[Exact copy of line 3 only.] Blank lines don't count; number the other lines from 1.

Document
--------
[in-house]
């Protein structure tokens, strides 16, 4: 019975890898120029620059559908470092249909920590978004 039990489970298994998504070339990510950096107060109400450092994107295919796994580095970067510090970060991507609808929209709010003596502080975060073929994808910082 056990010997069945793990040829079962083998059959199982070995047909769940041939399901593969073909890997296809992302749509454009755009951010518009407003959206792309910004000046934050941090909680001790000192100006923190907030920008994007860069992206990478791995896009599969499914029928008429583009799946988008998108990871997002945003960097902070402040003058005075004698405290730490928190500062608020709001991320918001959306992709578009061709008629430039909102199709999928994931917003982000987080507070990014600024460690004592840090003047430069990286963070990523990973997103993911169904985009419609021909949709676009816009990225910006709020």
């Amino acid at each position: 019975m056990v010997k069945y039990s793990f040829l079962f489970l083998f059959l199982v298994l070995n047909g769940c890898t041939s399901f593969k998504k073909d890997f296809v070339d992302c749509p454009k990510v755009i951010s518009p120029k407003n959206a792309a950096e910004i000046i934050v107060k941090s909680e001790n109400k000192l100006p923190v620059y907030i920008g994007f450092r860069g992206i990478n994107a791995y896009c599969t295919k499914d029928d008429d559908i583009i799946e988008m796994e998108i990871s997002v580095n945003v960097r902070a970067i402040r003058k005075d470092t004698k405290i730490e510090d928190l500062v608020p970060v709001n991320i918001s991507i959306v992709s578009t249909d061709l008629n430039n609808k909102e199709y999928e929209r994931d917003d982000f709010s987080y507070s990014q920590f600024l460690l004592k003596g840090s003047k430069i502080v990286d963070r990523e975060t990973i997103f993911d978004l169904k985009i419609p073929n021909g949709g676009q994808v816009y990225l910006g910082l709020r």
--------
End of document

């Amino acid at each position: 019975m056990v010997k069945y039990s793990f040829l079962f489970l083998f059959l199982v298994l070995n047909g769940c890898t041939s399901f593969k998504k073909d890997f296809v070339d992302c749509p454009k990510v755009i951010s518009p120029k407003n959206a792309a950096e910004i000046i934050v107060k941090s909680e001790n109400k000192l100006p923190v620059y907030i920008g994007f450092r860069g992206i990478n994107a791995y896009c599969t295919k499914d029928d008429d559908i583009i799946e988008m796994e998108i990871s997002v580095n945003v960097r902070a970067i402040r003058k005075d470092t004698k405290i730490e510090d928190l500062v608020p970060v709001n991320i918001s991507i959306v992709s578009t249909d061709l008629n430039n609808k909102e199709y999928e929209r994931d917003d982000f709010s987080y507070s990014q920590f600024l460690l004592k003596g840090s003047k430069i502080v990286d963070r990523e975060t990973i997103f993911d978004l169904k985009i419609p073929n021909g949709g676009q994808v816009y990225l910006g910082l709020r």